I had anxiety and depression for years before I experienced a panic attack. It wasn’t even something I worried about. I think this is partly because I was too anxious to put myself in a situation difficult enough for it to occur. I’m very wary of new places and unusual social outings and can tell what will freak me out. Overall this has been a bad way to handle things, because when I did pluck up the courage to do something out of my comfort zone I had a panic attack as a result. The physical symptoms I had were nausea, blurred vision, needing the toilet, feeling faint, racing heart, shortness of breath and excessive sweating. Combine this with the mental symptom of feeling like you are dying and you have pretty terrifying scenario on your hands. I’ve done some group CBT sessions and the best advice I learned was that you should remain where you are for as long as possible, instead of following the natural urge to leave for somewhere else, somewhere ‘safer’. The panic attack is inside you, not the room, and will subside naturally once you have relaxed. Interestingly, if you leave the location (e.g. the supermarket) you are more likely to develop an irrational fear of that place because you fear it happening again. So panic attacks lead to more panic attacks; annoying right? The more you focus on your symptoms, the harder it can be to let it pass. I’ve heard some people say they distract their minds by counting in their heads or remembering something that takes focus like their first car registration. I was alone on a train so I just focused on taking long deep breaths, even though it felt impossible. It did eventually help and I managed to stay on board and it hasn’t affected my ability to use public transport.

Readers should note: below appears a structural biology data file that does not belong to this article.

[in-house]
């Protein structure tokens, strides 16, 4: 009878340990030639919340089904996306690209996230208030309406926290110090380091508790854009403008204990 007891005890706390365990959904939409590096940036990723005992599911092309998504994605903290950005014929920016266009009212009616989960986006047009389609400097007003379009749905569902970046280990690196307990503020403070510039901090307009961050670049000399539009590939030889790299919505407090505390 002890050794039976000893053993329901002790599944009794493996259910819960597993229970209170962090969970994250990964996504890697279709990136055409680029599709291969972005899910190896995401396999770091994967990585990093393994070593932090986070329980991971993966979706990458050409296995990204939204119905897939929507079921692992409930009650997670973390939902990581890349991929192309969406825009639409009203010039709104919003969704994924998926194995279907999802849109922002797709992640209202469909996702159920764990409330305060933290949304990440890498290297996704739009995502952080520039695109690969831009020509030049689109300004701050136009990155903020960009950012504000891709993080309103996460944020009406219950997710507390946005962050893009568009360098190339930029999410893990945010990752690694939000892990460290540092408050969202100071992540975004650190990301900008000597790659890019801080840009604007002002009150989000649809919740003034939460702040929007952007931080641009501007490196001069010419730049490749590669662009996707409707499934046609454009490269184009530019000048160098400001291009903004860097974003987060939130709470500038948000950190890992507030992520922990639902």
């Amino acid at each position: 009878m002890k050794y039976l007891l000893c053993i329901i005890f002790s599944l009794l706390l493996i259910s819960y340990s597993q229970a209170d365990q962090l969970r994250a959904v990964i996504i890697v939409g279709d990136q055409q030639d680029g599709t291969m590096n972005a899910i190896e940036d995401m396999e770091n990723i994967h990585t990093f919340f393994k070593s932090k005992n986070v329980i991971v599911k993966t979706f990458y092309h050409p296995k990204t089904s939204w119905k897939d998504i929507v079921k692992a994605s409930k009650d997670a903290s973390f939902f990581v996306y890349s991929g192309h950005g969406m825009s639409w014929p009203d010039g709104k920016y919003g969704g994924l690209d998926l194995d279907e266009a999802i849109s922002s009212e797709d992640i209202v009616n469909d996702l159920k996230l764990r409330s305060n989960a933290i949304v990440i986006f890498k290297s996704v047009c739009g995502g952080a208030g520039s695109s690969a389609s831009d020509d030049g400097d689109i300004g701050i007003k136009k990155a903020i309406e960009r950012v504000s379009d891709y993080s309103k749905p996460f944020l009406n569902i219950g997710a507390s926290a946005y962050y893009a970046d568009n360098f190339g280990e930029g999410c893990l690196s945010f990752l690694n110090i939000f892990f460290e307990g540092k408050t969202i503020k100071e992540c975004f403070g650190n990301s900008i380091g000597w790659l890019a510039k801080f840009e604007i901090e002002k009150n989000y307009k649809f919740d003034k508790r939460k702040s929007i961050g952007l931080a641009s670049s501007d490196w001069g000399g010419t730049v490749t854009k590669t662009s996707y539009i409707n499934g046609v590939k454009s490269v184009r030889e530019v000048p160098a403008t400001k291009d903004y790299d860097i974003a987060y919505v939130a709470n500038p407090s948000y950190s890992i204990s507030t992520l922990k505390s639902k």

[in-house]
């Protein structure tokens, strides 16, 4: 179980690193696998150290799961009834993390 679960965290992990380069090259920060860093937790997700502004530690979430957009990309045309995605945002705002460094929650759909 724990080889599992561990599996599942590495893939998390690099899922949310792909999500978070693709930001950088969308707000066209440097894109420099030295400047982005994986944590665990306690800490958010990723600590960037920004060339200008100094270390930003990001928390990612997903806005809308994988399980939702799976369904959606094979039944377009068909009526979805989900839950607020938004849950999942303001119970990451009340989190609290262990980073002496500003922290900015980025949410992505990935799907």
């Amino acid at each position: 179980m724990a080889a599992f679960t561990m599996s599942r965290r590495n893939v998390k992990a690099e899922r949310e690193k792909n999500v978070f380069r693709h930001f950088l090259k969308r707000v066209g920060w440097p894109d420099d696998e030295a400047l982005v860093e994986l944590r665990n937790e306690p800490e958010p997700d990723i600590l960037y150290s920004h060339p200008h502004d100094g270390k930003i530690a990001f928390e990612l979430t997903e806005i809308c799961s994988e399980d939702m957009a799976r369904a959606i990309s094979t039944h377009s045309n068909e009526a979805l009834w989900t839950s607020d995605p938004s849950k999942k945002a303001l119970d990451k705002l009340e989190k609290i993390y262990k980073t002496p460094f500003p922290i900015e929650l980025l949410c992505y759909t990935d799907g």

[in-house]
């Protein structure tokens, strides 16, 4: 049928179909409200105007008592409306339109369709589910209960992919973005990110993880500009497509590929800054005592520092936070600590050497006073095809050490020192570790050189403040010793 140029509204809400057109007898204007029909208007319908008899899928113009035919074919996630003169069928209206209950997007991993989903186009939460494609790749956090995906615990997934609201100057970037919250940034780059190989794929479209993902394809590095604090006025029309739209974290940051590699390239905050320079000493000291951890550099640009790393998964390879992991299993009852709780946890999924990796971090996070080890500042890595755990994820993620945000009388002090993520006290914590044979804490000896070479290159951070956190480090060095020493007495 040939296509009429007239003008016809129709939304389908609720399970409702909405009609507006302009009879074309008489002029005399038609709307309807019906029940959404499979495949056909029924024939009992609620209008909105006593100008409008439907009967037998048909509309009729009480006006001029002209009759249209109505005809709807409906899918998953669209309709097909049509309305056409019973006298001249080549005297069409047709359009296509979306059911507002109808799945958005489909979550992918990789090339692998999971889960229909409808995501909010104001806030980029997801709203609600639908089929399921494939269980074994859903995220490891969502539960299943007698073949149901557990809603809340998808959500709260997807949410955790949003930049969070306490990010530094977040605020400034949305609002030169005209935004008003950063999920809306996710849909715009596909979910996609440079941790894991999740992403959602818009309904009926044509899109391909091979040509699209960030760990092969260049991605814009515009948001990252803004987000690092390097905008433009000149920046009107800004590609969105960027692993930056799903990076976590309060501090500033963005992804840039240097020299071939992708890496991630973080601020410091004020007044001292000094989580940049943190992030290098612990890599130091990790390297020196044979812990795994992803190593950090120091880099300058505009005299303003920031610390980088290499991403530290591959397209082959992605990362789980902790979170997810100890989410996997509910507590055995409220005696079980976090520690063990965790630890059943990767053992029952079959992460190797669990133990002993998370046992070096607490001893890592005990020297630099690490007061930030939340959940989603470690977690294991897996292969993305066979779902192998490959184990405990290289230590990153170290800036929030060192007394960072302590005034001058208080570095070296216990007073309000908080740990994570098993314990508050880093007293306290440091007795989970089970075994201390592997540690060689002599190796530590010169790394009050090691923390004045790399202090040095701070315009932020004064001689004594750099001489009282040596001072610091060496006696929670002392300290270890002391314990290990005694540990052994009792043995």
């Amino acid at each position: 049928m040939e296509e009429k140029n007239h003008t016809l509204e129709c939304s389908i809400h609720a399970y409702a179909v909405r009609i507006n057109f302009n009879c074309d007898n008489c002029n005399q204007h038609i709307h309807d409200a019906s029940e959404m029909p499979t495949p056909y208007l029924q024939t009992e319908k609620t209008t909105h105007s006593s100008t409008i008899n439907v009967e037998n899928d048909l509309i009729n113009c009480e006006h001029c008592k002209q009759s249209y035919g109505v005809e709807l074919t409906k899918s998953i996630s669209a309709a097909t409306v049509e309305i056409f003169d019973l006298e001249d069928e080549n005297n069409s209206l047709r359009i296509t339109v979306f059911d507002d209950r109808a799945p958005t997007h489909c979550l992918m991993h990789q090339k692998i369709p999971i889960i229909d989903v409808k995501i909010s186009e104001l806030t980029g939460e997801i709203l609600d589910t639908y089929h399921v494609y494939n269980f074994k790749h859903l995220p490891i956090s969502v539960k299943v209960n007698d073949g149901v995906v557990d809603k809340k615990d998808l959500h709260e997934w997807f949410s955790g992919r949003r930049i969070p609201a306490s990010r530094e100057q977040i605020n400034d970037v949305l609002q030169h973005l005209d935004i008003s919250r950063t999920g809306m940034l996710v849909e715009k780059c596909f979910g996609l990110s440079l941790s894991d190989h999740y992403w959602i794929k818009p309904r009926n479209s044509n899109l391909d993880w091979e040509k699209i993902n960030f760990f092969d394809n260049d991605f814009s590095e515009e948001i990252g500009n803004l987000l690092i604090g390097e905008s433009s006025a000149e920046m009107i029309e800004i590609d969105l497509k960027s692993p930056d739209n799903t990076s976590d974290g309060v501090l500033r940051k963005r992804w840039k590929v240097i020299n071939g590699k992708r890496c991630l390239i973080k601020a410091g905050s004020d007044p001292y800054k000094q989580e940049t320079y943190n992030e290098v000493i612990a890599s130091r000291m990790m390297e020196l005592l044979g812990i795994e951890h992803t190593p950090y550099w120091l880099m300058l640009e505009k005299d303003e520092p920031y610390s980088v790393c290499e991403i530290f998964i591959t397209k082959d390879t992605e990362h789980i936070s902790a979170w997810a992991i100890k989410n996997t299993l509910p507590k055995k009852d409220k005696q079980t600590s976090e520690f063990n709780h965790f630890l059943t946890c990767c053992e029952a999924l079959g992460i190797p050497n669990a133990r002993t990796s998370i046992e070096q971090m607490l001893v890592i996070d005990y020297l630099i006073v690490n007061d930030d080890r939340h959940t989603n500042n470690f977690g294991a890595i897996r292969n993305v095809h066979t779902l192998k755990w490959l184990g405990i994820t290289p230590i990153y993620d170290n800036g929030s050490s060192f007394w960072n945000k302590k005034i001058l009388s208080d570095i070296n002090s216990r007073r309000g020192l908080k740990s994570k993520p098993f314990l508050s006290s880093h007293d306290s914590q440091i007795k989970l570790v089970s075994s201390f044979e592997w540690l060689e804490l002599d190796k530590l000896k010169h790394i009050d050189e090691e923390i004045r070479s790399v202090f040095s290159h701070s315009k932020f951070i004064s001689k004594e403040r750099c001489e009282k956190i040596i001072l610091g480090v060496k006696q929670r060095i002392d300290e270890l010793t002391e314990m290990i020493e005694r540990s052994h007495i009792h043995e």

Muscle tension